Somerville's piece is a great example of what I tried to describe above. Stated simply, it is intemperate, unfair, and at the service of an ideology. All she does is further polarize and alienate people from each other by reducing the beliefs of others, in this case Catholics, to so much idiotic simple-mindedness. At the level of both Christian experience and reflection is the divinely revealed reality that "God is love" (1 John 4:8.16- ESV). From this one can easily deduce that God does not hate anyone. Her article reminds me of the well-intentioned, but very unbalanced, editorials I used to read in the campus newspaper at university. It takes the tone that "If you don't agree with me, then there is something really wrong with you."
Like the term islamophobia, with which I took issue during the great Ground Zero mosque debate, I think the term homophobia is slung around far too carelessly. Besides not describing any actual psychological malady, it has a disturbingly totalitarian ring to it, the kind employed by dangerous ideologies, like in the Soviet Union, where people were institutionalized for refusing to toe the party line. After all, a phobia is not merely a fear, but an irrational fear, one that needs therapy.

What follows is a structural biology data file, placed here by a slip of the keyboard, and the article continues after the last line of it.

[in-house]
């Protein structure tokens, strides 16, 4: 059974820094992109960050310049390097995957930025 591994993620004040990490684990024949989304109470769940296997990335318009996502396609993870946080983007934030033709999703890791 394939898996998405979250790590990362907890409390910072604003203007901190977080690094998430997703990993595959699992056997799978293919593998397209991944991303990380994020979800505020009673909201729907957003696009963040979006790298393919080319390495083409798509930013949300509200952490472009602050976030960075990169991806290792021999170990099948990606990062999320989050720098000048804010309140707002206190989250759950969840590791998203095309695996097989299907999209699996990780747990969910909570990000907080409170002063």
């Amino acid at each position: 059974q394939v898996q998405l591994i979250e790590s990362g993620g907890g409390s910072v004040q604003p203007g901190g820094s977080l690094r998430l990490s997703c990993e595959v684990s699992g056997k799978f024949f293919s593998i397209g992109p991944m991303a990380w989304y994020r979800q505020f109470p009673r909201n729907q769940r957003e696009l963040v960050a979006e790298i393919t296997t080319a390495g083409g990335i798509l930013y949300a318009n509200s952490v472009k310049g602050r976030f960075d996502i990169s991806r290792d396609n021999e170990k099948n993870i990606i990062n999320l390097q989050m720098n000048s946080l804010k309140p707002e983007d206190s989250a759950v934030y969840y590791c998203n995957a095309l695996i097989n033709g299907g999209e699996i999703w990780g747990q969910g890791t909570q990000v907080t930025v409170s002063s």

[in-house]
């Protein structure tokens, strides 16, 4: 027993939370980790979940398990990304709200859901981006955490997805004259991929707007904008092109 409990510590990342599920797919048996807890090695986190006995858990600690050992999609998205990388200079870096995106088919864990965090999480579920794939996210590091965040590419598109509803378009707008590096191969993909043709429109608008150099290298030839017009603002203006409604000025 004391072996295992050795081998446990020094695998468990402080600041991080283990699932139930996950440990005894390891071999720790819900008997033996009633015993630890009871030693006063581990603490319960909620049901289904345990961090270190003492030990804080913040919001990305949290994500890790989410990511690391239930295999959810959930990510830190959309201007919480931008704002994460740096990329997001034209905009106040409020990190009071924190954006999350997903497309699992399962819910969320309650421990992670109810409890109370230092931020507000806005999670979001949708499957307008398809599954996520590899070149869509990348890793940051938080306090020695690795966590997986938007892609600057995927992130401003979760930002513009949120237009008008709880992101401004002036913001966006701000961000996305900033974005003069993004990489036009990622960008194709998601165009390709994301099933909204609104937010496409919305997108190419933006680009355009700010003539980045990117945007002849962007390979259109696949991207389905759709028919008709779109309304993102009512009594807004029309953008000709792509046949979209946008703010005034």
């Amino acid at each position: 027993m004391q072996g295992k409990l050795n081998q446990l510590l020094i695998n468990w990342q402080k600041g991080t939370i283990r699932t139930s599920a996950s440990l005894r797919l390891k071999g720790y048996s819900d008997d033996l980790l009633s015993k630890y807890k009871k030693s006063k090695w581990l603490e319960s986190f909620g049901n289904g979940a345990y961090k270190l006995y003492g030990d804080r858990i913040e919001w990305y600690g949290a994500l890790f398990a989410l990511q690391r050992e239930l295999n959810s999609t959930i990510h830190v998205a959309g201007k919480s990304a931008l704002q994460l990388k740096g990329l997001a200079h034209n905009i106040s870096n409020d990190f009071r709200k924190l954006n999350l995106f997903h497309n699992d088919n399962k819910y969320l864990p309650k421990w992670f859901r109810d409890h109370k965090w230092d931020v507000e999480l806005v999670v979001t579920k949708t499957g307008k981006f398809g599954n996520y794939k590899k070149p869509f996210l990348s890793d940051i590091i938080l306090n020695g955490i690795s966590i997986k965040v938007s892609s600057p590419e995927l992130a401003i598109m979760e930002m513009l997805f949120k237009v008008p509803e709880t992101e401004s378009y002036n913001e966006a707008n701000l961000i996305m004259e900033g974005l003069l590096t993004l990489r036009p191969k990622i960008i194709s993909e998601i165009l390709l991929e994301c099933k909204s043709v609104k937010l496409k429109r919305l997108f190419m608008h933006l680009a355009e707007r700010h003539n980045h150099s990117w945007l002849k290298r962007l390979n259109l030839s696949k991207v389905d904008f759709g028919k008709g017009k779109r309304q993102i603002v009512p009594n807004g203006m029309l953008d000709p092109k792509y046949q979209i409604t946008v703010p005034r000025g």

This is not to insist for one minute that homosexual people do not often experience prejudice and unjust discrimination, they certainly do in many quarters. Even the Catechism of the Catholic Church states unequivocally that homosexual persons "must be accepted with respect, compassion, and sensitivity." More apropos to the subject at hand, the Catechism goes on to assert that "[e]very sign of unjust discrimination" against homosexual persons "should be avoided" (2358). To wit, we have perfectly acceptable ways of discussing prejudice, unjust discrimination, and even bigotry, without inexpertly condemning others to the psych ward. Increasingly, the epithet homophobic is employed to stifle honest discussion.
With his post, Homophobia in the Church? Really?, Deacon Greg makes a valuable contribution to the current discussion by bringing balance and perspective. I think his conclusion is worth repeating:
"Catholic teaching on sexuality is more complicated and nuanced than many realize. And, despite what writers like Somerville may think, there is a moral framework on which that teaching is built -- a framework constructed on something truly radical, and audacious, and sacred, a framework that not only offers dignity to those people who experience same sex attraction, but which also demands that they be treated with Christian love."